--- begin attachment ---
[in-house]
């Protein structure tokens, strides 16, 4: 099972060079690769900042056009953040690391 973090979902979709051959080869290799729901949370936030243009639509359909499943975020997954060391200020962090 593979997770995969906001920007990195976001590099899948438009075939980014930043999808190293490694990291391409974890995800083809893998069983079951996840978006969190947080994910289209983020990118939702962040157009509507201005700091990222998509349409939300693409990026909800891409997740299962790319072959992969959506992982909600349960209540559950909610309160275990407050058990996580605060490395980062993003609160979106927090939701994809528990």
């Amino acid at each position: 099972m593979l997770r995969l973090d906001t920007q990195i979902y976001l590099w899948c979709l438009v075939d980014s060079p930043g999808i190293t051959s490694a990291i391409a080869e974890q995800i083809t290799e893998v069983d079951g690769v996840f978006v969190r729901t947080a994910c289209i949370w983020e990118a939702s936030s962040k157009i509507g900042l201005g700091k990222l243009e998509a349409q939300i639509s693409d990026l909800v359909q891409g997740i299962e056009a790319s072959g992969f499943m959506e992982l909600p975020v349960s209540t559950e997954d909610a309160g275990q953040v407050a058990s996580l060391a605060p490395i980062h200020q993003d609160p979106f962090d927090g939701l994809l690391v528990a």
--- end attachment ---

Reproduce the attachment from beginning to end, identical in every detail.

[in-house]
């Protein structure tokens, strides 16, 4: 099972060079690769900042056009953040690391 973090979902979709051959080869290799729901949370936030243009639509359909499943975020997954060391200020962090 593979997770995969906001920007990195976001590099899948438009075939980014930043999808190293490694990291391409974890995800083809893998069983079951996840978006969190947080994910289209983020990118939702962040157009509507201005700091990222998509349409939300693409990026909800891409997740299962790319072959992969959506992982909600349960209540559950909610309160275990407050058990996580605060490395980062993003609160979106927090939701994809528990």
């Amino acid at each position: 099972m593979l997770r995969l973090d906001t920007q990195i979902y976001l590099w899948c979709l438009v075939d980014s060079p930043g999808i190293t051959s490694a990291i391409a080869e974890q995800i083809t290799e893998v069983d079951g690769v996840f978006v969190r729901t947080a994910c289209i949370w983020e990118a939702s936030s962040k157009i509507g900042l201005g700091k990222l243009e998509a349409q939300i639509s693409d990026l909800v359909q891409g997740i299962e056009a790319s072959g992969f499943m959506e992982l909600p975020v349960s209540t559950e997954d909610a309160g275990q953040v407050a058990s996580l060391a605060p490395i980062h200020q993003d609160p979106f962090d927090g939701l994809l690391v528990a």